It’s a common misconception that:
- Your writing niche must be around only one topic.
- Because it’s called a ‘niche’, it can’t be expanded.
Guess what? Both are wrong!
In fact, expanding your niche is a fantastic way to boost your knowledge whilst still being recognised as an expert. By branching out into similar niches that still run along the same vein, you could actually prove that you’ve got a super-brain for that area.
Start by choosing your umbrella topic. This is what you’ll use as your job title and the phrase you’ll use to promote yourself.
Here’s the structure I use:
Umbrella topic: Marketing
Branches: SEO, copywriting, B2B, social media, business.
How do I get experience within my niche?
Don’t worry, I hear you – “how can I get paid write about something that I love?”.
The fact is, you might consider working for free at the beginning of your niche-writing career just to gain experience – and be sure that it’s what you want to do.
I followed this exact method in the agency but I also went out of my way to create articles and pitch them to relevant publications, just to build a name for myself.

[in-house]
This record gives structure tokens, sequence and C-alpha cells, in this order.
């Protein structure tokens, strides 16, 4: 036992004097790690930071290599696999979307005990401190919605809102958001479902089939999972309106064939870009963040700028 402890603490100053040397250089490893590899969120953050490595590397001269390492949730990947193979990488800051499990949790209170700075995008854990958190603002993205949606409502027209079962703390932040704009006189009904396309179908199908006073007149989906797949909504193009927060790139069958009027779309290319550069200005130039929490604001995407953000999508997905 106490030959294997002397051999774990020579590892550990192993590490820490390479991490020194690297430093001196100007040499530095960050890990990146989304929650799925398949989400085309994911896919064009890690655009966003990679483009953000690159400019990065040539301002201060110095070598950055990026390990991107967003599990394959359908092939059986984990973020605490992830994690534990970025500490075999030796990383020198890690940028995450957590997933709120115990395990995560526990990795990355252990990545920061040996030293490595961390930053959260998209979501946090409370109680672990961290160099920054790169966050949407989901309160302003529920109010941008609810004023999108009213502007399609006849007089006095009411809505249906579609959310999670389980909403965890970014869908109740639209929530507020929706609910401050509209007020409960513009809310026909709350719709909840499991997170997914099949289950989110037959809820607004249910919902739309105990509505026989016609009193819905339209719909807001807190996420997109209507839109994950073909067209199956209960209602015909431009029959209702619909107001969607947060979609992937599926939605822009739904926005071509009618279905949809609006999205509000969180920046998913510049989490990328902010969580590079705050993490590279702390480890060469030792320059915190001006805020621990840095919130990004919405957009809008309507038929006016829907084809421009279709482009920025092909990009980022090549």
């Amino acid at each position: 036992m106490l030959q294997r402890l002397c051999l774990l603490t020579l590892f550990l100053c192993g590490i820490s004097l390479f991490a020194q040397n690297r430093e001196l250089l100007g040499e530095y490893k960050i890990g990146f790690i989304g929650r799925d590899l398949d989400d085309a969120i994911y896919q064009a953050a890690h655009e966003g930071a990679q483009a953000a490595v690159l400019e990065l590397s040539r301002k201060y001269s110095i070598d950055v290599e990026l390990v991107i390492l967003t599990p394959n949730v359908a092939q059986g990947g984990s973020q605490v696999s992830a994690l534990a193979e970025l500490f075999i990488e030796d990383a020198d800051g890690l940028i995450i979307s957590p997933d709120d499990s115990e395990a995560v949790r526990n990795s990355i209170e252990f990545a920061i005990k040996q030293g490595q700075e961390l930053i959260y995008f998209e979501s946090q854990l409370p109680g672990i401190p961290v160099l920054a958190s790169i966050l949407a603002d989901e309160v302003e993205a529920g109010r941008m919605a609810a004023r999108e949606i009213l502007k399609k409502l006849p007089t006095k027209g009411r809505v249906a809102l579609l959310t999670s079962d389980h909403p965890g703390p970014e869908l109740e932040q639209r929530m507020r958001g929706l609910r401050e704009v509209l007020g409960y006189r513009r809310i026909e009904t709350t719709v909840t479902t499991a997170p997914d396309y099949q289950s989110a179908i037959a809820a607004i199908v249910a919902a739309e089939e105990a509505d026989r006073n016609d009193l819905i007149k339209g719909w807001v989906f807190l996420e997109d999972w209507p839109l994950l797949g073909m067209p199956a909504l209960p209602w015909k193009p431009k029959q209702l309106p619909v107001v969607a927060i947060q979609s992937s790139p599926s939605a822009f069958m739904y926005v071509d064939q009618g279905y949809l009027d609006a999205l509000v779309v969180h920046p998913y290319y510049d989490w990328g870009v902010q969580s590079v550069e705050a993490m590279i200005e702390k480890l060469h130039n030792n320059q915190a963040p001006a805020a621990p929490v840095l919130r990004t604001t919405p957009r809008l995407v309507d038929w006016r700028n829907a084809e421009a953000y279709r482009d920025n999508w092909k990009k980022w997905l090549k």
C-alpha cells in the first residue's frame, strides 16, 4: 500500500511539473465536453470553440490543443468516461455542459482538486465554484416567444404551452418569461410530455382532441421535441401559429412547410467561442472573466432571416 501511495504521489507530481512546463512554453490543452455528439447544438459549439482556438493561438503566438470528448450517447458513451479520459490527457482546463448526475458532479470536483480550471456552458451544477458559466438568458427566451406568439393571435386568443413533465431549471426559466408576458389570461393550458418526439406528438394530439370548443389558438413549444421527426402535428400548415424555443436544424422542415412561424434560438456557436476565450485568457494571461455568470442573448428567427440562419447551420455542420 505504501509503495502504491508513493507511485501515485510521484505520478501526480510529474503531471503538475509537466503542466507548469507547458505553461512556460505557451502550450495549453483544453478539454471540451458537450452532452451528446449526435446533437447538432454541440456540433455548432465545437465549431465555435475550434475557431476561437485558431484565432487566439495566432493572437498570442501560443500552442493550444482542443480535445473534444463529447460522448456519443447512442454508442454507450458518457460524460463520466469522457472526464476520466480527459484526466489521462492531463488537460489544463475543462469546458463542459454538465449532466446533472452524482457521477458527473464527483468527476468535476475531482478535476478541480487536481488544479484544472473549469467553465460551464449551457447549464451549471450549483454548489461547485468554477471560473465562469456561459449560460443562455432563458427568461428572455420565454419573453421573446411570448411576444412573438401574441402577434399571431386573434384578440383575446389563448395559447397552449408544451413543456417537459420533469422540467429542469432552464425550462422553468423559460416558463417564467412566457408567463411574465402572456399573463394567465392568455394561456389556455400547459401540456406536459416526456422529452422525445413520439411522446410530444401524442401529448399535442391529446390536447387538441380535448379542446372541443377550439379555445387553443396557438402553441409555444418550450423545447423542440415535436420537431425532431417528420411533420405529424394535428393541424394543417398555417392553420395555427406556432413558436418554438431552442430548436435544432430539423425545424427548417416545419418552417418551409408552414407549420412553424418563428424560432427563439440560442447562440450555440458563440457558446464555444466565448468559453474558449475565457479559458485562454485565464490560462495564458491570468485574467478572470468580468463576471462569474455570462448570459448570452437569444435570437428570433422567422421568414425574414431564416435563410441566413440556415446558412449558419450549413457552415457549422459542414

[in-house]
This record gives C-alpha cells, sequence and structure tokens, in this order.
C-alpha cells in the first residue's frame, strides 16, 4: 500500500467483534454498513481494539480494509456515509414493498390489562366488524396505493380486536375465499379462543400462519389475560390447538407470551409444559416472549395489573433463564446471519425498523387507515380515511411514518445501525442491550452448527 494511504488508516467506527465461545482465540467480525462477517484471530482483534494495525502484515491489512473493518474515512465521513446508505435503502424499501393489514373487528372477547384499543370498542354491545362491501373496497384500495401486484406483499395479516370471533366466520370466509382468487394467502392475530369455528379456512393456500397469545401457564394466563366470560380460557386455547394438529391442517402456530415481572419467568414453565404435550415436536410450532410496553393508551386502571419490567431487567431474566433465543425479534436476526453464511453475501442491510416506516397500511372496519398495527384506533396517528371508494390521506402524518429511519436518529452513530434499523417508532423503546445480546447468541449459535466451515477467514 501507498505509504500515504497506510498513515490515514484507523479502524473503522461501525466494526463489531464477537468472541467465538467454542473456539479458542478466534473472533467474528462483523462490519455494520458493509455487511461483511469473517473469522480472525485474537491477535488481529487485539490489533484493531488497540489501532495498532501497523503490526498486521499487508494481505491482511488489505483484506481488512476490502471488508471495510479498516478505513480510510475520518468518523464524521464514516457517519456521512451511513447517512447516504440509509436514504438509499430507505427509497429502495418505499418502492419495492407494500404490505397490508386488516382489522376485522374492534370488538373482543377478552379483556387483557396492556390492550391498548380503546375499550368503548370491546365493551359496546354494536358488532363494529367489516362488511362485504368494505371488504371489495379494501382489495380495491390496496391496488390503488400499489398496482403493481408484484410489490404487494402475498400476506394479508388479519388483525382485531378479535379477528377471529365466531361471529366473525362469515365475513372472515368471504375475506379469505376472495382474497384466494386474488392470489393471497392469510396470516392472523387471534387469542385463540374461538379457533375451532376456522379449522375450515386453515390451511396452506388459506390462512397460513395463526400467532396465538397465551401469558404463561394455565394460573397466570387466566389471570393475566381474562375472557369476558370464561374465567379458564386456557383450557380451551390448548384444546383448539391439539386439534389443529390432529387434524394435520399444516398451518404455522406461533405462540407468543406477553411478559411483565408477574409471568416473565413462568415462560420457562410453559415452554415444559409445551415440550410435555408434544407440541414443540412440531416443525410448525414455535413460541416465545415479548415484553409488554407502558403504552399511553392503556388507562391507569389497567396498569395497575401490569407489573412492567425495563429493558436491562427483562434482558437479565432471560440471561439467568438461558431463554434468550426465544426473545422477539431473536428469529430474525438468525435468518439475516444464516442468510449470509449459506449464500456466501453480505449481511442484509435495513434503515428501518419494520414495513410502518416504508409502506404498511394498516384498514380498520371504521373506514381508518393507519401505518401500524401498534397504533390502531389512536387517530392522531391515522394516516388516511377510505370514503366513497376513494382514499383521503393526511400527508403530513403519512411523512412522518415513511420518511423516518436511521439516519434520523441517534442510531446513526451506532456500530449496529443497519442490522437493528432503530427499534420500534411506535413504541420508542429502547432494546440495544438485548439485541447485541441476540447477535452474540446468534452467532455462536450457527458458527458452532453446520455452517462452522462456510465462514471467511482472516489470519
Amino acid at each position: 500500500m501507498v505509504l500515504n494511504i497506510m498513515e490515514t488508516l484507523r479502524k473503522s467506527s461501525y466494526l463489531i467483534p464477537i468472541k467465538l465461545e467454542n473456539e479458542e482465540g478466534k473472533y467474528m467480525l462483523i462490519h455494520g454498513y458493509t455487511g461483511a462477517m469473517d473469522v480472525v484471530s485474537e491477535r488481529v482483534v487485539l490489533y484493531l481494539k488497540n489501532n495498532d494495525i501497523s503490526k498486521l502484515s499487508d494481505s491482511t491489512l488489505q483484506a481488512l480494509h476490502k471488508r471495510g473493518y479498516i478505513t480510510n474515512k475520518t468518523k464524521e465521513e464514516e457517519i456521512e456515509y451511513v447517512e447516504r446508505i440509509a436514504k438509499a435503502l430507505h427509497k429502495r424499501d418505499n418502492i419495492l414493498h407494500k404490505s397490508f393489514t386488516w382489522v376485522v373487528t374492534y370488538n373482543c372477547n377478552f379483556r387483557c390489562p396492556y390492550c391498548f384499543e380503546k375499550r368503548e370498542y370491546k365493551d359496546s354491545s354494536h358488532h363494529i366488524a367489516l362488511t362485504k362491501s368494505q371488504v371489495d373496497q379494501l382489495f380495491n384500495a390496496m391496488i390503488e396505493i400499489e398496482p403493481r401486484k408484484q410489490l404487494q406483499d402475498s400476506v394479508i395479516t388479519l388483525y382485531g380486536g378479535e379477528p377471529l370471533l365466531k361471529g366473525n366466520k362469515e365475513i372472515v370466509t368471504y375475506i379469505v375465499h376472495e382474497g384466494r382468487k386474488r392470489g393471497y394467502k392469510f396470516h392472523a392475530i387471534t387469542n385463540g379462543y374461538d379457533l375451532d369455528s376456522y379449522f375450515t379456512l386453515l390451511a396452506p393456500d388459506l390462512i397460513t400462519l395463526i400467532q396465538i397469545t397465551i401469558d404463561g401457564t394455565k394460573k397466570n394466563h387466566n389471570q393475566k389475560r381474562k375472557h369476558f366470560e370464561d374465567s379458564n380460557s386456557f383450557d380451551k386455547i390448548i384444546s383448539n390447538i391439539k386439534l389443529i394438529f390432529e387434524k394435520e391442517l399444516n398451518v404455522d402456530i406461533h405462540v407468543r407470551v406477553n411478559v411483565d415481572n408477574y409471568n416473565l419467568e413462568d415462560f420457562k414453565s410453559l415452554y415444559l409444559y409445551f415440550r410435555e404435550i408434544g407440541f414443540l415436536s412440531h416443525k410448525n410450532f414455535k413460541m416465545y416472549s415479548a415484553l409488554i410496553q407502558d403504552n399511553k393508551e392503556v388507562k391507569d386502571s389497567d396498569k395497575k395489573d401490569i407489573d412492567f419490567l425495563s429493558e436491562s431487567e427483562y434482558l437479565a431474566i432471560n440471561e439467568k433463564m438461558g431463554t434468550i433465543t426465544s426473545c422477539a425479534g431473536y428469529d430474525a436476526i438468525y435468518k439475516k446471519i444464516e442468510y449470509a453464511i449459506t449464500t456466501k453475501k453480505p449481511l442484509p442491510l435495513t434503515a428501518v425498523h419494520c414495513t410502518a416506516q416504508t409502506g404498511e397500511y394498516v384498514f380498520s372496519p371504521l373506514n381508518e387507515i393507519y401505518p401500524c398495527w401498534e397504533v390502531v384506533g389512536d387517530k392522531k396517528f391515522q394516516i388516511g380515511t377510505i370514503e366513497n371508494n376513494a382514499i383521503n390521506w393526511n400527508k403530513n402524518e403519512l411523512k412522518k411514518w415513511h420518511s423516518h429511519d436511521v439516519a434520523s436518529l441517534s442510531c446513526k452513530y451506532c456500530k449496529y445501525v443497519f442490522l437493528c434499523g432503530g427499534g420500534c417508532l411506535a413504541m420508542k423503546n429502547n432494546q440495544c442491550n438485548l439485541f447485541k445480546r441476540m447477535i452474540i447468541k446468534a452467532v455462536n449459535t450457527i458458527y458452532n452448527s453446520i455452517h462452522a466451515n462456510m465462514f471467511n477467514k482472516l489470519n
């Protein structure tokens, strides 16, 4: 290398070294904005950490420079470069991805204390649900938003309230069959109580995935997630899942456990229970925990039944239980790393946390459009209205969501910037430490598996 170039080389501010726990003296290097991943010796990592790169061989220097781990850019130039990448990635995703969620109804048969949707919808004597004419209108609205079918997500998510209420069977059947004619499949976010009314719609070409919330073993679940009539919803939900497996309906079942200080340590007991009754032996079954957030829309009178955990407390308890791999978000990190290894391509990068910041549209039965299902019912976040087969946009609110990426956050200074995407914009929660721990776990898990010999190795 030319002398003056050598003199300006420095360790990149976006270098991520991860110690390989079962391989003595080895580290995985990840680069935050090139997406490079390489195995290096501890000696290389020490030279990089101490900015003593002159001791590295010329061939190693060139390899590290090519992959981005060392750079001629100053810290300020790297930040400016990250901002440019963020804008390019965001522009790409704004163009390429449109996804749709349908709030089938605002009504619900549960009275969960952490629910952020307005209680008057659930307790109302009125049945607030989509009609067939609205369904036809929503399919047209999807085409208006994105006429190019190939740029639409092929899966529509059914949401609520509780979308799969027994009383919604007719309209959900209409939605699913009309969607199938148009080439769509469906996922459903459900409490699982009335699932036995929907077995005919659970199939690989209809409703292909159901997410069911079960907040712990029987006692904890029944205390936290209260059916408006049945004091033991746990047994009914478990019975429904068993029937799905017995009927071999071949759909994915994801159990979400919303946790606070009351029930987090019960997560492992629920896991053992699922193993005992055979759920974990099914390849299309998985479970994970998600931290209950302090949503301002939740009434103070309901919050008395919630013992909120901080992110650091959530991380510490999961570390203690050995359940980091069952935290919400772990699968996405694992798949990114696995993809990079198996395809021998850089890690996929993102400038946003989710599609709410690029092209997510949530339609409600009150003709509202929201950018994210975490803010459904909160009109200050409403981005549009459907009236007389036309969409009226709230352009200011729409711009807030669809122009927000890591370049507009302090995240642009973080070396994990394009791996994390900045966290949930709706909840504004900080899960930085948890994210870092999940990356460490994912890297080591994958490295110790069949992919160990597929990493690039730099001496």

I managed to get featured in Social Media Examiner, The Huffington Post and Successful Blogging. Guess what? I didn’t get paid and it was a shit-ton of work.
But let me tell you… It is worth it.
Because I was a ghostwriter by profession, I had nothing to show to a client when they asked to see samples of my work. So, I worked my ass off to get writing written under my own name in an industry that I loved and had knowledge in and guess what? I used it to fill my portfolio page!
Now, I want to teach you the same thing (without so much sweat and tears).
I’m creating a course that will teach you how to gain credible experience once you’ve defined your niche by writing for high-profile publications.
It’ll teach you the exact steps I used to get a blogger account for The Huffington Post, along with share the knowledge that I wish I’d have known before starting the entire writing for experience process.
Please note that this post may contain affiliate links. View my full disclosure here.